Q: Does accelerating and coasting give better fuel economy than just constant cruising?
A: Don’t answer that question.
- What speeds are you operating between and acceleration rate do you use to increase your speed?
- What car are you driving, is it manual or automatic, and what is the speed limit (i.e. what constant speed would you otherwise be cruising at)?
- Is it a hybrid, does it have direct injection, or anything else that might make it more efficient than the “average” car?
The best general advice I have, for those of you who have no problem driving like a wacko, is to accelerate slowly, coast for a long time, and drive at or even below the speed limit! Just please don’t drive in front of me.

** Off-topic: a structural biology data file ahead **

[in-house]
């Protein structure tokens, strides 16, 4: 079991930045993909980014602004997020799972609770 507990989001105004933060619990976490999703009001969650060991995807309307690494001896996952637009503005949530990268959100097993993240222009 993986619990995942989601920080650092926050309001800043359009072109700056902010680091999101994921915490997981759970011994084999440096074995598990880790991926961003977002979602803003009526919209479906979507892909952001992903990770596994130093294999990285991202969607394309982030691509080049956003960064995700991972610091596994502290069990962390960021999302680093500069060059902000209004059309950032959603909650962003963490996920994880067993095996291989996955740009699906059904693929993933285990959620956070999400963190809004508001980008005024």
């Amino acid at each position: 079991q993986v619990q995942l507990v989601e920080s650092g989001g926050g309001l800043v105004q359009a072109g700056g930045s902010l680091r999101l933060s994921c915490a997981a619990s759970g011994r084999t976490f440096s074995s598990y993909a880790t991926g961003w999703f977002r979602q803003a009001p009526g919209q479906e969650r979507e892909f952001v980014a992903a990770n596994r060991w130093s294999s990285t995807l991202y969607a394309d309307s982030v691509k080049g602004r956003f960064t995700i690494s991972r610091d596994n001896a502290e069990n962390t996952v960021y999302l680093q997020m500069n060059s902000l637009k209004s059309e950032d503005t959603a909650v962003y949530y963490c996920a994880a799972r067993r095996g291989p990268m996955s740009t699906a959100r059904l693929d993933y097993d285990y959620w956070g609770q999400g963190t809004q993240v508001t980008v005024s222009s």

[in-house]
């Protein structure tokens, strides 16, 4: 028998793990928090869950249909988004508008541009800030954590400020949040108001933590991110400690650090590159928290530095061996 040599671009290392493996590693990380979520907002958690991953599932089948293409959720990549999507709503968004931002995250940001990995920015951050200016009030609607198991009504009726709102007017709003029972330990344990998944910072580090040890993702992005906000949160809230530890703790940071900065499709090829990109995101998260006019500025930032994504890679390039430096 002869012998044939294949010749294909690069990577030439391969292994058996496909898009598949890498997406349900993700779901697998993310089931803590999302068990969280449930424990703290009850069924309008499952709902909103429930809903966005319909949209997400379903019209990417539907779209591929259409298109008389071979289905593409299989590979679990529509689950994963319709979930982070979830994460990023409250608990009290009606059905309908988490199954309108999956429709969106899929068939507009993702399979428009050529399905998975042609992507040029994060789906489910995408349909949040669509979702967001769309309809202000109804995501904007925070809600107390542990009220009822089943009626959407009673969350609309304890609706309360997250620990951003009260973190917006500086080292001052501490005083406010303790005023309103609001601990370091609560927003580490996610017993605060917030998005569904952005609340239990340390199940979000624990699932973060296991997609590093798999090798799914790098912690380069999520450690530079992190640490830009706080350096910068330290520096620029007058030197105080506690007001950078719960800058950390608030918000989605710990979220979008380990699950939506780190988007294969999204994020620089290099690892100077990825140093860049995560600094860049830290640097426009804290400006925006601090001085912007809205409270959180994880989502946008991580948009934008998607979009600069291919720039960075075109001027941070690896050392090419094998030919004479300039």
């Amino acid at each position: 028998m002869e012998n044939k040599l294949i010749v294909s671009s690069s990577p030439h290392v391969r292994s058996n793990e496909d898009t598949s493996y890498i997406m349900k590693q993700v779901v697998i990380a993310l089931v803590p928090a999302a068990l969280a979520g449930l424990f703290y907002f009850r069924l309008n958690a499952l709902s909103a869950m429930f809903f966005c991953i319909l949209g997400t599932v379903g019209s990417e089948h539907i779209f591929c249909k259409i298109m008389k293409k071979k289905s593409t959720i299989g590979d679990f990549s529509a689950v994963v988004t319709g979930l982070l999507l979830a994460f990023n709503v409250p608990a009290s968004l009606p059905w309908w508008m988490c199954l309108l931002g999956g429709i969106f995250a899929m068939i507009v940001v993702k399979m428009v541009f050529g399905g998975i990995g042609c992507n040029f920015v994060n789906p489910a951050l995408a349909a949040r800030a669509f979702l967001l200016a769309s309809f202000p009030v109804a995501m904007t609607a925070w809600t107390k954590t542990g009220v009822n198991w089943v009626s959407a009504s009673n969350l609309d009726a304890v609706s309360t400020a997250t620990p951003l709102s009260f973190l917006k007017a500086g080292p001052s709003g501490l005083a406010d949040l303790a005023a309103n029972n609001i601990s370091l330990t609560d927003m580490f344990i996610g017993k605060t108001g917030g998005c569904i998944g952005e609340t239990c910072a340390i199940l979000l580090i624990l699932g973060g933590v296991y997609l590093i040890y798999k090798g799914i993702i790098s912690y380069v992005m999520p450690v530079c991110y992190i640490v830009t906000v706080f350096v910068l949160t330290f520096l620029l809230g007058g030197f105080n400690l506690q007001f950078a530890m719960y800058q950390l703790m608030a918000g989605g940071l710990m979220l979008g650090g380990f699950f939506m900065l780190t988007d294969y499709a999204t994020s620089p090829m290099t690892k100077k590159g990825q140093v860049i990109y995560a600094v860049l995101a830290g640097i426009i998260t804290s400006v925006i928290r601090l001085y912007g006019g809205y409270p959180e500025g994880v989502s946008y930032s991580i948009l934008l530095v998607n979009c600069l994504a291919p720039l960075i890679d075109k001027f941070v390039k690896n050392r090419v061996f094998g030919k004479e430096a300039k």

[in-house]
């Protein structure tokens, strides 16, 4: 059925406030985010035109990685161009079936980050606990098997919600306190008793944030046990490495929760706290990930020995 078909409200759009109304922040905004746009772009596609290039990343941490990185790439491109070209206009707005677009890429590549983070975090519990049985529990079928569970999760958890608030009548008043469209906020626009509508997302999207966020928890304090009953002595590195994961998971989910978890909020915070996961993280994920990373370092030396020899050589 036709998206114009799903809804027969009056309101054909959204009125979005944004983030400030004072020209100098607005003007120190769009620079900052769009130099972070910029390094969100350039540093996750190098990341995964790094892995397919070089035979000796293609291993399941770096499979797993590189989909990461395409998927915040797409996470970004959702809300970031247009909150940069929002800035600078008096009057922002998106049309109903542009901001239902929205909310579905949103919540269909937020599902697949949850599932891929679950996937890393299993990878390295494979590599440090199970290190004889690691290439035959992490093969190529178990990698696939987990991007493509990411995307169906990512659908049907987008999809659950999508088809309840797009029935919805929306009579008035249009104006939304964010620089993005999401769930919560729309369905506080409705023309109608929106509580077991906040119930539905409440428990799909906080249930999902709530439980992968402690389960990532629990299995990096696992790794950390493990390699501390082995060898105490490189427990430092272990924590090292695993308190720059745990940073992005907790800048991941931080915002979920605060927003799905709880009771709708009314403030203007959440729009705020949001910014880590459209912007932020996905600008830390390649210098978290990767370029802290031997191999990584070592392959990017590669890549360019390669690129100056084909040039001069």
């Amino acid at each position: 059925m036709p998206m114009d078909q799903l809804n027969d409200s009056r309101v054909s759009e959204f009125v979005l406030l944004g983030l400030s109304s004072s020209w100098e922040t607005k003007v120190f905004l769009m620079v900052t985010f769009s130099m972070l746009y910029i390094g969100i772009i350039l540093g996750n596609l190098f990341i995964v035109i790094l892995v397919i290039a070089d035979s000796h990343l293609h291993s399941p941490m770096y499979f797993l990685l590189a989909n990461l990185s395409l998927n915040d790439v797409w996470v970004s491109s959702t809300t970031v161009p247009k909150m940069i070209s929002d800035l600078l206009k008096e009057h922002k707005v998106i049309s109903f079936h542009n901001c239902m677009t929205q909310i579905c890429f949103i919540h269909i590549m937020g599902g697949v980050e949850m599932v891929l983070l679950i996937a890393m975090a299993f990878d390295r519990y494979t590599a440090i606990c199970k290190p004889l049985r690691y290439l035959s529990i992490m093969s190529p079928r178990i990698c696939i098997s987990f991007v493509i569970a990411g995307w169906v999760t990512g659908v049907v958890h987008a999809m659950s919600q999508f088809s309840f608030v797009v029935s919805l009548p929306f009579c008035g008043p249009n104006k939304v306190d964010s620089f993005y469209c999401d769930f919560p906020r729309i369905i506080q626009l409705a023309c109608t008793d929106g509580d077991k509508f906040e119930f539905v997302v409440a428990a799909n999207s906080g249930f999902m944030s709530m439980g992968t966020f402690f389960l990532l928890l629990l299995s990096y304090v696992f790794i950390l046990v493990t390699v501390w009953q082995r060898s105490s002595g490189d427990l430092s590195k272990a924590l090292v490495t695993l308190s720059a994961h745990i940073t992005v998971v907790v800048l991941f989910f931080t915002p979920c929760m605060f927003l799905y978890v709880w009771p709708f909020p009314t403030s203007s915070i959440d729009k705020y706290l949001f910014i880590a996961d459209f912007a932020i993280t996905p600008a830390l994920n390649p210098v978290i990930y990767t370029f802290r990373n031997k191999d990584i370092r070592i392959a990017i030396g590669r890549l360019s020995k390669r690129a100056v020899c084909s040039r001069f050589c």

The one equation I will give is F = aV^2 + bV + c. The total drag force opposing your car looks pretty much like a speed quadratic equation. The lower your average speed is, the better. Right?
There are TWO factors in fuel economy.
- The net required energy at the wheels. This is due to the drag force, inclines, and possibly regenerative braking if you have a hybrid. 2. The efficiency from the fuel tank (or battery) to the wheels. This is due to fuel losses, heat losses in the engine and transmission, and extra loads like air conditioning and sub-woofers.
The best answer for those who are still reading is to hook your Android smart phone up to your vehicle’s information network (CAN) through the handy OBD-II port under your dash. I found a free Garmin app and for $90 I bought a wireless OBD-II to Bluetooth transmitter so I can read and record live data, AND check codes!